MANILA (Reuters) - Two former senators, who voted to evict two large U.S. military bases from the Philipiines in 1991, asked the Supreme Court on Monday to declare unconstitutional a new defense pact clinched with Washington, the first legal challenge to the pact.
The case will draw new attention to President Benigno Aquino’s battles with the courts, which have blocked many of his administration’s reforms since he came to power in 2010, including a landmark law creating a truth commission to examine the wrongdoings of past administrations.
Manila and Washington last month signed a new Enhanced Defense Cooperation Agreement (EDCA) to allow U.S. forces wider access to local bases and construct facilities to store logistics for maritime security and disaster operations.
On Monday, Rene Saguisag and Wigberto Tanada filed a 63-page petition alleging that the government had failed to uphold and protect the country’s sovereignty and national interests.
“The executive has circumvented the correct and brave stand by the Philippine Senate in 1991 in refusing to renew the bases treaty by illegally entering into the EDCA,” the petitioners said in their submission.
Saguisag and Tanada were among a dozen senators who voted to terminate the military bases agreement signed in 1947 with the United States, a year after the Philippines won its independence from its former colonial masters.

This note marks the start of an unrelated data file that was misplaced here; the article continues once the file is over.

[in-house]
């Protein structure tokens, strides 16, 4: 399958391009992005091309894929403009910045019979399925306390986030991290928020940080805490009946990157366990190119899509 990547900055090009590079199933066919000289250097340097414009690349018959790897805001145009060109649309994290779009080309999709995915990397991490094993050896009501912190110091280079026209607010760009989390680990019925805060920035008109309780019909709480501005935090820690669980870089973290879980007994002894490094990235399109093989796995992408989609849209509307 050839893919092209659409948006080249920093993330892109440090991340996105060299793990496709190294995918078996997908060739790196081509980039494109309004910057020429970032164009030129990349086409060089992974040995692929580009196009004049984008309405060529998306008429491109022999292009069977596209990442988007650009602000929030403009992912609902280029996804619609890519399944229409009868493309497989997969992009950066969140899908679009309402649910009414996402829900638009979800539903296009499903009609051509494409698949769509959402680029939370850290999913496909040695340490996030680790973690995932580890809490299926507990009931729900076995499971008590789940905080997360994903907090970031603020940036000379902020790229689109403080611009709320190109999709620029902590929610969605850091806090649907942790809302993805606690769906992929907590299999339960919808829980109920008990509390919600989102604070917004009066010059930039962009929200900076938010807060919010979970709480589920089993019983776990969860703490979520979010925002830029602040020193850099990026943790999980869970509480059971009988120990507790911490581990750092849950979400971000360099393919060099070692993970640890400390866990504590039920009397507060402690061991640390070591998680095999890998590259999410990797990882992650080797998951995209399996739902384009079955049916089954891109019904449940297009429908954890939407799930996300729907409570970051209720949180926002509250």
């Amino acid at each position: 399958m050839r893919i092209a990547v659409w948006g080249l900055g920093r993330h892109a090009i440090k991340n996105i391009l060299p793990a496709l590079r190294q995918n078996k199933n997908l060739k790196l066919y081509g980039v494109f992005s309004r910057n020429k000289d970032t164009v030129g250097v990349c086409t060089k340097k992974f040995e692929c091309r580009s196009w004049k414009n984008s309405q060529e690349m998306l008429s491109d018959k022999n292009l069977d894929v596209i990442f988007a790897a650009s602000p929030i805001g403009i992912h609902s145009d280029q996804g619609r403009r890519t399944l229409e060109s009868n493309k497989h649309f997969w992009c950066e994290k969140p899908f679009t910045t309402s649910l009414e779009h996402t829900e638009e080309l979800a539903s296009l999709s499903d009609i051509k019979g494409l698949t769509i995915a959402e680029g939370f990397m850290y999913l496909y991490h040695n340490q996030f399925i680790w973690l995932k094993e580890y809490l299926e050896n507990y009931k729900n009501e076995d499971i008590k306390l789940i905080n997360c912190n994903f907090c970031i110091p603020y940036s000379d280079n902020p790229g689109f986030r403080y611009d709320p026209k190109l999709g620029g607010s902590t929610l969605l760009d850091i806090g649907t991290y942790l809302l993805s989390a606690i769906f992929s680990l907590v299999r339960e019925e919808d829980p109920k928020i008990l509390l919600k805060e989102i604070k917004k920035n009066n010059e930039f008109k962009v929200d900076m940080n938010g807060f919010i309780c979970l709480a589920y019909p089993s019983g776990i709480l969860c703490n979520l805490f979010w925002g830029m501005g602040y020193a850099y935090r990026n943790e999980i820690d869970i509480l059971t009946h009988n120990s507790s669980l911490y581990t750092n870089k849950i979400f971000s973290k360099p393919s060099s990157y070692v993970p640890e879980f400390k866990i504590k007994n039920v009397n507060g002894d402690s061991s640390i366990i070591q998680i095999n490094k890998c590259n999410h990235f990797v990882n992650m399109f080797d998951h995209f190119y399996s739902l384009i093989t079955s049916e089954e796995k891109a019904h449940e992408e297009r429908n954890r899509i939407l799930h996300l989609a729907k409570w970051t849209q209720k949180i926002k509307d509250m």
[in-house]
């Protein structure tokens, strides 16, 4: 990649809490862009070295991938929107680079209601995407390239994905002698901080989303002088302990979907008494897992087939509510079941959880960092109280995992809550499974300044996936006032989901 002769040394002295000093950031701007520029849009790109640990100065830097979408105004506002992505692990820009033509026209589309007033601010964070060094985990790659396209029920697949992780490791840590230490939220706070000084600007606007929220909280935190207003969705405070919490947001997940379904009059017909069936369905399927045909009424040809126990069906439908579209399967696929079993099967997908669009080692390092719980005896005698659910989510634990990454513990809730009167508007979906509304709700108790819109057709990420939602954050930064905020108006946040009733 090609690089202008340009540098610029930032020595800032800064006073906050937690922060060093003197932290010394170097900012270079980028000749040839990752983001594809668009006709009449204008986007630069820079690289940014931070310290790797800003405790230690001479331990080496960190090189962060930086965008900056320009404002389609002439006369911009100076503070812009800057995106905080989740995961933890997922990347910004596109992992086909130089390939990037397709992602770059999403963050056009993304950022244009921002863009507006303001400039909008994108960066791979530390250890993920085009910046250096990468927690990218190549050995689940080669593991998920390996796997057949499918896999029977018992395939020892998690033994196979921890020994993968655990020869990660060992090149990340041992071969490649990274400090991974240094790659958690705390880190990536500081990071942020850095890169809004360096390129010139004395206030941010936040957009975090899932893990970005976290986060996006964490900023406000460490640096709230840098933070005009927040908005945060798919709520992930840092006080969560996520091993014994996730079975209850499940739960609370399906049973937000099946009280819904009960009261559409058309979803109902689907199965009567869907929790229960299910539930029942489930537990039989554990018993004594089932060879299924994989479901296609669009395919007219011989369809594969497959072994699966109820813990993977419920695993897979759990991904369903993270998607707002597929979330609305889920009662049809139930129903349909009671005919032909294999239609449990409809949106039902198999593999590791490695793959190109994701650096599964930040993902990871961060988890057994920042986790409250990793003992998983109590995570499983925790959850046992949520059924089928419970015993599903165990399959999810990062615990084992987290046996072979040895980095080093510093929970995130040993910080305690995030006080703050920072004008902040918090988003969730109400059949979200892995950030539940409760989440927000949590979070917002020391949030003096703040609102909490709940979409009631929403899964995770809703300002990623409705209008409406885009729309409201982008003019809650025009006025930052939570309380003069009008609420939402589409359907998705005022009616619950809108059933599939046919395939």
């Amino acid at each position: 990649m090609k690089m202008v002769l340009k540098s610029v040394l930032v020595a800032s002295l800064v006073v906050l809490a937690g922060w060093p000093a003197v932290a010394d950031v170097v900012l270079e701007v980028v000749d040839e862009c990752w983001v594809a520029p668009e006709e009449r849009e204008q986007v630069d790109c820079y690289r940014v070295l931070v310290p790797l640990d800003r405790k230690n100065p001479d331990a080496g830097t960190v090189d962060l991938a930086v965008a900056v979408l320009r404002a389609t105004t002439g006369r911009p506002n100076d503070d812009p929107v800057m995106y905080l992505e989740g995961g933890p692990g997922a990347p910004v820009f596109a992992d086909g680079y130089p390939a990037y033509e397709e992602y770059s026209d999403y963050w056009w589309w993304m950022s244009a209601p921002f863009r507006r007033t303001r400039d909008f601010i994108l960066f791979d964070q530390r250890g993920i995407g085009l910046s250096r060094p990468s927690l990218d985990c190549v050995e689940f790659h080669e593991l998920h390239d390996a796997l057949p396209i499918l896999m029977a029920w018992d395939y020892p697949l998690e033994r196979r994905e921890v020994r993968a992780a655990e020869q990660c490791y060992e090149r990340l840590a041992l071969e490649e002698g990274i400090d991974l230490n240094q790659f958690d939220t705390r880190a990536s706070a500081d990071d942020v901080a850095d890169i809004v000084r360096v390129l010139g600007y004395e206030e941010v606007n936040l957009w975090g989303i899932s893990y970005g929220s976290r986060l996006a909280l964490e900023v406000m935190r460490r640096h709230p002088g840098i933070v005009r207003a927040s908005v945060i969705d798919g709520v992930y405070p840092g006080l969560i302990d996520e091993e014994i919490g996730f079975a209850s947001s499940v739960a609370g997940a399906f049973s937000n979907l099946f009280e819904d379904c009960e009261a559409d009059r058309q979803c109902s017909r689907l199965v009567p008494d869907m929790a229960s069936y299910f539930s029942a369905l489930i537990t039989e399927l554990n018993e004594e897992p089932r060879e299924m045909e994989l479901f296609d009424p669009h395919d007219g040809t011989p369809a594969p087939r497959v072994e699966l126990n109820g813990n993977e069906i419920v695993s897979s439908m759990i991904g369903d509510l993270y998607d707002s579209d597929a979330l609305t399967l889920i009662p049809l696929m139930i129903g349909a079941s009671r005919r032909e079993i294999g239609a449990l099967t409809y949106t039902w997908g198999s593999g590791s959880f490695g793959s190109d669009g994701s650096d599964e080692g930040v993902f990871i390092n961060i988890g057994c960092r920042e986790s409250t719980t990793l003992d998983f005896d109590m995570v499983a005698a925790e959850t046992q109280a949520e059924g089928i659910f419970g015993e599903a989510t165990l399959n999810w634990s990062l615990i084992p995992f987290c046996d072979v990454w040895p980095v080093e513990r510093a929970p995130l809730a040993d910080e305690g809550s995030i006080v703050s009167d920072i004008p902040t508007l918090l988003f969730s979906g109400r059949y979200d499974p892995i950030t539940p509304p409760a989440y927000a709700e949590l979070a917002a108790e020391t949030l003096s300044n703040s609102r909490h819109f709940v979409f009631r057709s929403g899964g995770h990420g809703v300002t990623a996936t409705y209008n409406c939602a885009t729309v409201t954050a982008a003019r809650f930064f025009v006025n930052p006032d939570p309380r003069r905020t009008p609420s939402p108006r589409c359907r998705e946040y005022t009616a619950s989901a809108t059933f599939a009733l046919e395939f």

“This will effectively allow them to establish and operate de facto military bases anywhere on Philippine soil, minus the cost of paying for one,” the submission said.
Aquino has clashed repeatedly with the Supreme Court and the chief justice was removed in 2012 after an impeachment hearing clearly backed by the president’s administration. But, the court has kept its independence, not always voting in his favor.
Public opinion has always been favorable to the United States, particularly in recent times as Manila has become embroiled in disputes with China over Beijing’s claim to most of the South China Sea.
Also signing the petition were nationalist and left-wing activists and the son of former Senate president Jovito Salonga, who opposed the presence of U.S. military bases. Many of the signatories turned up at the court house.
Peter Paul Galvez, a spokesman for the defense department, said the new pact in no way violated the 1987 constitution. But he said the petitioners were entitled to voice their opinion.
“We maintain that it’s within the constitution and existing laws,” Galvez told reporters at the main army base in Manila. “The interest of the country has been paramount in this negotiation.”
The military said the accord could upgrade the country’s ability to deal with external threats, including against intrusions into its vast maritime borders.
Reporting By Manuel Mogato; Editing by Ron Popeski